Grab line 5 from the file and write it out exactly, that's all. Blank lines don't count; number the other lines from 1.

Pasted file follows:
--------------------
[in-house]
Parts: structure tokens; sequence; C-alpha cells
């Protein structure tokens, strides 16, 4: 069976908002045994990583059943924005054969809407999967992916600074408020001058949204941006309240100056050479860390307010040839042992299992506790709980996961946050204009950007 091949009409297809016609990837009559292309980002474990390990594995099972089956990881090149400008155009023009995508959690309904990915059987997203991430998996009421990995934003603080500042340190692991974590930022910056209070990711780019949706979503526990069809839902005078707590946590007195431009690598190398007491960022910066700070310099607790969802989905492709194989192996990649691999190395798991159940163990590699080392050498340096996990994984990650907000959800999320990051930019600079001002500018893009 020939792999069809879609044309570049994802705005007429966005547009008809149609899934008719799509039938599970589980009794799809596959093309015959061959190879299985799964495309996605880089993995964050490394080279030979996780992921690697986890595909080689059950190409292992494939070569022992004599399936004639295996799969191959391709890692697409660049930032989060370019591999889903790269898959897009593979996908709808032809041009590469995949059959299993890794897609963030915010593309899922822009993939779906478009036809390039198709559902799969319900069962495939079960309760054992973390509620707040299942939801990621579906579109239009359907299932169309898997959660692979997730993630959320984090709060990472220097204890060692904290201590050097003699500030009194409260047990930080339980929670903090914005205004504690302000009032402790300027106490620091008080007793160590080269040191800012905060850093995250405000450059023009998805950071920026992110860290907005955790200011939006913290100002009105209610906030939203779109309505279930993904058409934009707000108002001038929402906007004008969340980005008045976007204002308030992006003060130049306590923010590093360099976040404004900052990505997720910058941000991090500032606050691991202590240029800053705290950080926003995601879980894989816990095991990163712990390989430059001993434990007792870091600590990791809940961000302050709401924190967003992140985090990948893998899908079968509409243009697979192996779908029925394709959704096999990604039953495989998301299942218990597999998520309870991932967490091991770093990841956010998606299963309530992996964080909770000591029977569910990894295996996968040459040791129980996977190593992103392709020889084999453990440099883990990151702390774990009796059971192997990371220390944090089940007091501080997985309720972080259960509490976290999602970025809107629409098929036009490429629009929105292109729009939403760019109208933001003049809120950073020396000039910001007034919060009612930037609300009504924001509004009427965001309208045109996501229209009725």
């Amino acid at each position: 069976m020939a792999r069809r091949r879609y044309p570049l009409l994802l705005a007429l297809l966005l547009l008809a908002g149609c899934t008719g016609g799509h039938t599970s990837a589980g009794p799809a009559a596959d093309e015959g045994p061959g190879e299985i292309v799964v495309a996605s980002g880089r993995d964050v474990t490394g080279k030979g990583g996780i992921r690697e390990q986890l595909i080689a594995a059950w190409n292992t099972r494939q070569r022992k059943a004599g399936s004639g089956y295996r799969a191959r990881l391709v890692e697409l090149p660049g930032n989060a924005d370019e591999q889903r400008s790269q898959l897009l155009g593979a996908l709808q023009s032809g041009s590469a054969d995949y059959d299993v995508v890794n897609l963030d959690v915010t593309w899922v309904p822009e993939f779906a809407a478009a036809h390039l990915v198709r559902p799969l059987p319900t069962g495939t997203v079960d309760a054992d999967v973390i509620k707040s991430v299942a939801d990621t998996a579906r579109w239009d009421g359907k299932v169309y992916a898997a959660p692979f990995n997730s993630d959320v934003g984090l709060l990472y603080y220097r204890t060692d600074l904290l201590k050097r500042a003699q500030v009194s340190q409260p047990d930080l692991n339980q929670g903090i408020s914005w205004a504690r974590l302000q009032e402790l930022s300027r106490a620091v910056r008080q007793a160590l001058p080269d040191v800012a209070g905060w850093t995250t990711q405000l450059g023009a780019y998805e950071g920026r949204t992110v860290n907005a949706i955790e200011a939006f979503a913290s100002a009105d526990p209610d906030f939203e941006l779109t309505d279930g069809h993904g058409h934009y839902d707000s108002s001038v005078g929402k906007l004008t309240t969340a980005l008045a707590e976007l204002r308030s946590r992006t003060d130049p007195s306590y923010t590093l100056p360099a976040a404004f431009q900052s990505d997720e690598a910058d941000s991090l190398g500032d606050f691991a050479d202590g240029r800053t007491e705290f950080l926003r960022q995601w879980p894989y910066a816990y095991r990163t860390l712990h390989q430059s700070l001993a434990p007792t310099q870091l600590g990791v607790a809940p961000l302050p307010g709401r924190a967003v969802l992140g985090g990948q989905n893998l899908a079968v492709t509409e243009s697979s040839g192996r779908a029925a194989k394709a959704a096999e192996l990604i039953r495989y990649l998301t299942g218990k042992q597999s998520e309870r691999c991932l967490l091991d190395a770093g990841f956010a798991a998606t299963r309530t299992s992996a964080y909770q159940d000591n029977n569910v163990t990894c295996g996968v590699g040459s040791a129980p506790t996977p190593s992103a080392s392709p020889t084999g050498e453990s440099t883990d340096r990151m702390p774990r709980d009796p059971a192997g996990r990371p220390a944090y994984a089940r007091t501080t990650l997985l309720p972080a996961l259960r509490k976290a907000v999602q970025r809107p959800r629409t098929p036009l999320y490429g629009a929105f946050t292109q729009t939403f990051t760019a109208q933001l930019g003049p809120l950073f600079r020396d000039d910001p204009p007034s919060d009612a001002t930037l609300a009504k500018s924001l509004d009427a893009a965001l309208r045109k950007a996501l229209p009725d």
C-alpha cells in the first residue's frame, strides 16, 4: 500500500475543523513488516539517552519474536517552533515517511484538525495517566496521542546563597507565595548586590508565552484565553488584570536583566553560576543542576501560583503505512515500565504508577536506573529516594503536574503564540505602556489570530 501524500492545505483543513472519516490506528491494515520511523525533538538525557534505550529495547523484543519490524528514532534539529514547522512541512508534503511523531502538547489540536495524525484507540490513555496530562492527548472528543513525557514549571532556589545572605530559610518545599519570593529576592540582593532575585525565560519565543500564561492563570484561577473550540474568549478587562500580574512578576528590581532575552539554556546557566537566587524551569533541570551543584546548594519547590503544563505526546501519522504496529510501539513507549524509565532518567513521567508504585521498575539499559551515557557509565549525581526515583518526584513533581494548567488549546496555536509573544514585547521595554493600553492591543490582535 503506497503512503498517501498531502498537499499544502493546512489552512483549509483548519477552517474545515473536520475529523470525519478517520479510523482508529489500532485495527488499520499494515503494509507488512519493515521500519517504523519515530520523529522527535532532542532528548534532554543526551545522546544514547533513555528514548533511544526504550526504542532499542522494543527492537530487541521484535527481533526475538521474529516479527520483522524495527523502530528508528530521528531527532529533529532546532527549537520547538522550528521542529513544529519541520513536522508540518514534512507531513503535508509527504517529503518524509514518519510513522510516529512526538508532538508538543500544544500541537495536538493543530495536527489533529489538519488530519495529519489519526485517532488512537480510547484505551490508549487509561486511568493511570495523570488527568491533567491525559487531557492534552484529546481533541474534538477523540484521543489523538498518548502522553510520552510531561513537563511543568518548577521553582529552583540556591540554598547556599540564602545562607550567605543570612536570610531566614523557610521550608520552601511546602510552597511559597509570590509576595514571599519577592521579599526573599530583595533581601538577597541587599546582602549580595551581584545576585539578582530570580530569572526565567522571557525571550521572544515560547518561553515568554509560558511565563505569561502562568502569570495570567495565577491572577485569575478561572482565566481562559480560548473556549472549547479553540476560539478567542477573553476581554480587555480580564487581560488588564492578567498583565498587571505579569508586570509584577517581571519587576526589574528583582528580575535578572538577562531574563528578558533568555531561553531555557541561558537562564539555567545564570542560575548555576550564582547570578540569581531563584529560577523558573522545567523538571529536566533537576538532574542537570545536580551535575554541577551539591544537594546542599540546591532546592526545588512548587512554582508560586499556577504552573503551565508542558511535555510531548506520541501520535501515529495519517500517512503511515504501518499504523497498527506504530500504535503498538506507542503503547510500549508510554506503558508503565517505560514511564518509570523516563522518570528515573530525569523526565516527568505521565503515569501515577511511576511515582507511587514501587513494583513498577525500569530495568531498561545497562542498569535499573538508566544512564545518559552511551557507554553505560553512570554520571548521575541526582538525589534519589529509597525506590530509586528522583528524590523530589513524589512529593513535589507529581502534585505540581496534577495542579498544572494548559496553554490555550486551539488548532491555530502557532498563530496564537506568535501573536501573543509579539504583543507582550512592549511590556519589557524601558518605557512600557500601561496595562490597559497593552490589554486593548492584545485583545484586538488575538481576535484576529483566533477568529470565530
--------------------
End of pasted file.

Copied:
C-alpha cells in the first residue's frame, strides 16, 4: 500500500475543523513488516539517552519474536517552533515517511484538525495517566496521542546563597507565595548586590508565552484565553488584570536583566553560576543542576501560583503505512515500565504508577536506573529516594503536574503564540505602556489570530 501524500492545505483543513472519516490506528491494515520511523525533538538525557534505550529495547523484543519490524528514532534539529514547522512541512508534503511523531502538547489540536495524525484507540490513555496530562492527548472528543513525557514549571532556589545572605530559610518545599519570593529576592540582593532575585525565560519565543500564561492563570484561577473550540474568549478587562500580574512578576528590581532575552539554556546557566537566587524551569533541570551543584546548594519547590503544563505526546501519522504496529510501539513507549524509565532518567513521567508504585521498575539499559551515557557509565549525581526515583518526584513533581494548567488549546496555536509573544514585547521595554493600553492591543490582535 503506497503512503498517501498531502498537499499544502493546512489552512483549509483548519477552517474545515473536520475529523470525519478517520479510523482508529489500532485495527488499520499494515503494509507488512519493515521500519517504523519515530520523529522527535532532542532528548534532554543526551545522546544514547533513555528514548533511544526504550526504542532499542522494543527492537530487541521484535527481533526475538521474529516479527520483522524495527523502530528508528530521528531527532529533529532546532527549537520547538522550528521542529513544529519541520513536522508540518514534512507531513503535508509527504517529503518524509514518519510513522510516529512526538508532538508538543500544544500541537495536538493543530495536527489533529489538519488530519495529519489519526485517532488512537480510547484505551490508549487509561486511568493511570495523570488527568491533567491525559487531557492534552484529546481533541474534538477523540484521543489523538498518548502522553510520552510531561513537563511543568518548577521553582529552583540556591540554598547556599540564602545562607550567605543570612536570610531566614523557610521550608520552601511546602510552597511559597509570590509576595514571599519577592521579599526573599530583595533581601538577597541587599546582602549580595551581584545576585539578582530570580530569572526565567522571557525571550521572544515560547518561553515568554509560558511565563505569561502562568502569570495570567495565577491572577485569575478561572482565566481562559480560548473556549472549547479553540476560539478567542477573553476581554480587555480580564487581560488588564492578567498583565498587571505579569508586570509584577517581571519587576526589574528583582528580575535578572538577562531574563528578558533568555531561553531555557541561558537562564539555567545564570542560575548555576550564582547570578540569581531563584529560577523558573522545567523538571529536566533537576538532574542537570545536580551535575554541577551539591544537594546542599540546591532546592526545588512548587512554582508560586499556577504552573503551565508542558511535555510531548506520541501520535501515529495519517500517512503511515504501518499504523497498527506504530500504535503498538506507542503503547510500549508510554506503558508503565517505560514511564518509570523516563522518570528515573530525569523526565516527568505521565503515569501515577511511576511515582507511587514501587513494583513498577525500569530495568531498561545497562542498569535499573538508566544512564545518559552511551557507554553505560553512570554520571548521575541526582538525589534519589529509597525506590530509586528522583528524590523530589513524589512529593513535589507529581502534585505540581496534577495542579498544572494548559496553554490555550486551539488548532491555530502557532498563530496564537506568535501573536501573543509579539504583543507582550512592549511590556519589557524601558518605557512600557500601561496595562490597559497593552490589554486593548492584545485583545484586538488575538481576535484576529483566533477568529470565530